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Growing your own food also instills a sense of patience within you, and forces you to slow down. You get to watch your meal be created from a tiny seed to a bubbling pot of tomato sauce over the course of several months. If you can start a small garden, even a container herb garden on your windowsill, I highly recommend it. There's nothing like the connection that's created between you and your food when you get to nurture it, care for it, and watch it grow into something big and bountiful—and then the plant gets to nurture you right back with fresh, delicious fruits and vegetables. It's incredibly grounding.

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As someone who has a very busy mind with lots of random thoughts flying through it all the time, being out in the garden or cooking in the kitchen are the two times when my mind really quiets down. I just get to focus on the task at hand, there's something very meditative about it. Seasonal living is the best for so many reasons!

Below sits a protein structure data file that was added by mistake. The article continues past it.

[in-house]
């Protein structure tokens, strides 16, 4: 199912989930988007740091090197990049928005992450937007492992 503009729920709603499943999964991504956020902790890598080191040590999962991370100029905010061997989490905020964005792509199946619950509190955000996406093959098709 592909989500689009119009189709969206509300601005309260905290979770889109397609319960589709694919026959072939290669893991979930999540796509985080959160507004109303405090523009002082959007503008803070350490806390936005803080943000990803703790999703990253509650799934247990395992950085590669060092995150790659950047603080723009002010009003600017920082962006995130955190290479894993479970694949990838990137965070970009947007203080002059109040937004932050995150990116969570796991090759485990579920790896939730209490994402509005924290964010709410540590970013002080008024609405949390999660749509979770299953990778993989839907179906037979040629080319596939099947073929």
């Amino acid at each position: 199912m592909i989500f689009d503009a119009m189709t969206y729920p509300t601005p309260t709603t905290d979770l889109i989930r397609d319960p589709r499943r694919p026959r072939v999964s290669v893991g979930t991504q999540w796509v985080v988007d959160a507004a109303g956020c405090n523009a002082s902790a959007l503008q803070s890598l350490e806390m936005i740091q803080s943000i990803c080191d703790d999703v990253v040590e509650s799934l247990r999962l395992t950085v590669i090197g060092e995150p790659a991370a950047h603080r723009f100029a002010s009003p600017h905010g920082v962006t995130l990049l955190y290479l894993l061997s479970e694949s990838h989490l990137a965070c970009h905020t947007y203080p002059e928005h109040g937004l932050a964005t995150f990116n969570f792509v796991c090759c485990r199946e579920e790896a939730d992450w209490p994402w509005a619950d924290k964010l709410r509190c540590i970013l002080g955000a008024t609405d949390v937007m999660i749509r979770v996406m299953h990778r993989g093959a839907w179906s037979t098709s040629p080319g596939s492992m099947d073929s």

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Kayla Haupt + Homesteading in Iowa

Ben Ashby

Kayla Haupt


Homesteader, a first-generation farmer, and single stay-at-home mother, Kayla Haupt, lives in rural Iowa on a small farm that sits among one of the largest Amish settlements west of the Mississippi River. This master gardener spends her days close to the land, working to instill the idea of sustainability, creativity, and seasonal living in others through her blog and the business, Under a Tin Roof, she launched with her mother, Jill, in 2015. 

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Growing up it was just my parents and me, so I spent a lot of time imagining elaborate storylines for my dolls and pretending I lived in the woods behind my house. That led me to writing, and I planned to pursue a career in film directing and screenwriting. That changed when I found out that I was going to have my son! He was a pleasant surprise, and he started a domino effect leading us to what we now do for a living. 

I never knew much about food, nor did I care much about it. It was an unhealthy relationship…sometimes I’d skip, sometimes I’d gorge, and I ate fast food and processed groceries. That all changed when I got pregnant and started cooking. I knew what I ate would affect my son, and I did not want him addicted to junk food! But, I still didn’t really understand real, whole food.

I began to experiment and learn. I fell in love with growing vegetables and collecting eggs from our backyard chickens. My family realized that whole food with minimal processing was important. Fresh tasted better and was healthier for us—this made an enormous impact on our lives.